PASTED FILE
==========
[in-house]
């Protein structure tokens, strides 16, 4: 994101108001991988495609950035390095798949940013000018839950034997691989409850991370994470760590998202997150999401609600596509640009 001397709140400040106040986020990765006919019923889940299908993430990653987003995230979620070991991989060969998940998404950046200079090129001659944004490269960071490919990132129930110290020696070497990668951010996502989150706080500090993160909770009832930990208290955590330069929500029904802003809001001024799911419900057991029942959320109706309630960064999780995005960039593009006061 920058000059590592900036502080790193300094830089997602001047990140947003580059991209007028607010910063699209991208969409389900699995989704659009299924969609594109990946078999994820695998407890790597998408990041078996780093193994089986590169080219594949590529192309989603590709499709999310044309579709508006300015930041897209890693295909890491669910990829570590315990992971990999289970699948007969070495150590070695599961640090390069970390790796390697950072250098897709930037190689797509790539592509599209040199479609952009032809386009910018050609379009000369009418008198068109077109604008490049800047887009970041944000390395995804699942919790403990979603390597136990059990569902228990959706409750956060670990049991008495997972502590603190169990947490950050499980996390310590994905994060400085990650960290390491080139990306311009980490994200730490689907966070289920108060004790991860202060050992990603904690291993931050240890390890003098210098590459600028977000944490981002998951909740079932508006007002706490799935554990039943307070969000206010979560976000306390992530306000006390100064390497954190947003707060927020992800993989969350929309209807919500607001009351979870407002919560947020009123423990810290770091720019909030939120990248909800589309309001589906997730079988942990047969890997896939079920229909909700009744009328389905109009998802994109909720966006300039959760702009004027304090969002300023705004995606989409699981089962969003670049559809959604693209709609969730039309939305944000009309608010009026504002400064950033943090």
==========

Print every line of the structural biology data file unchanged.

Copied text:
[in-house]
């Protein structure tokens, strides 16, 4: 994101108001991988495609950035390095798949940013000018839950034997691989409850991370994470760590998202997150999401609600596509640009 001397709140400040106040986020990765006919019923889940299908993430990653987003995230979620070991991989060969998940998404950046200079090129001659944004490269960071490919990132129930110290020696070497990668951010996502989150706080500090993160909770009832930990208290955590330069929500029904802003809001001024799911419900057991029942959320109706309630960064999780995005960039593009006061 920058000059590592900036502080790193300094830089997602001047990140947003580059991209007028607010910063699209991208969409389900699995989704659009299924969609594109990946078999994820695998407890790597998408990041078996780093193994089986590169080219594949590529192309989603590709499709999310044309579709508006300015930041897209890693295909890491669910990829570590315990992971990999289970699948007969070495150590070695599961640090390069970390790796390697950072250098897709930037190689797509790539592509599209040199479609952009032809386009910018050609379009000369009418008198068109077109604008490049800047887009970041944000390395995804699942919790403990979603390597136990059990569902228990959706409750956060670990049991008495997972502590603190169990947490950050499980996390310590994905994060400085990650960290390491080139990306311009980490994200730490689907966070289920108060004790991860202060050992990603904690291993931050240890390890003098210098590459600028977000944490981002998951909740079932508006007002706490799935554990039943307070969000206010979560976000306390992530306000006390100064390497954190947003707060927020992800993989969350929309209807919500607001009351979870407002919560947020009123423990810290770091720019909030939120990248909800589309309001589906997730079988942990047969890997896939079920229909909700009744009328389905109009998802994109909720966006300039959760702009004027304090969002300023705004995606989409699981089962969003670049559809959604693209709609969730039309939305944000009309608010009026504002400064950033943090």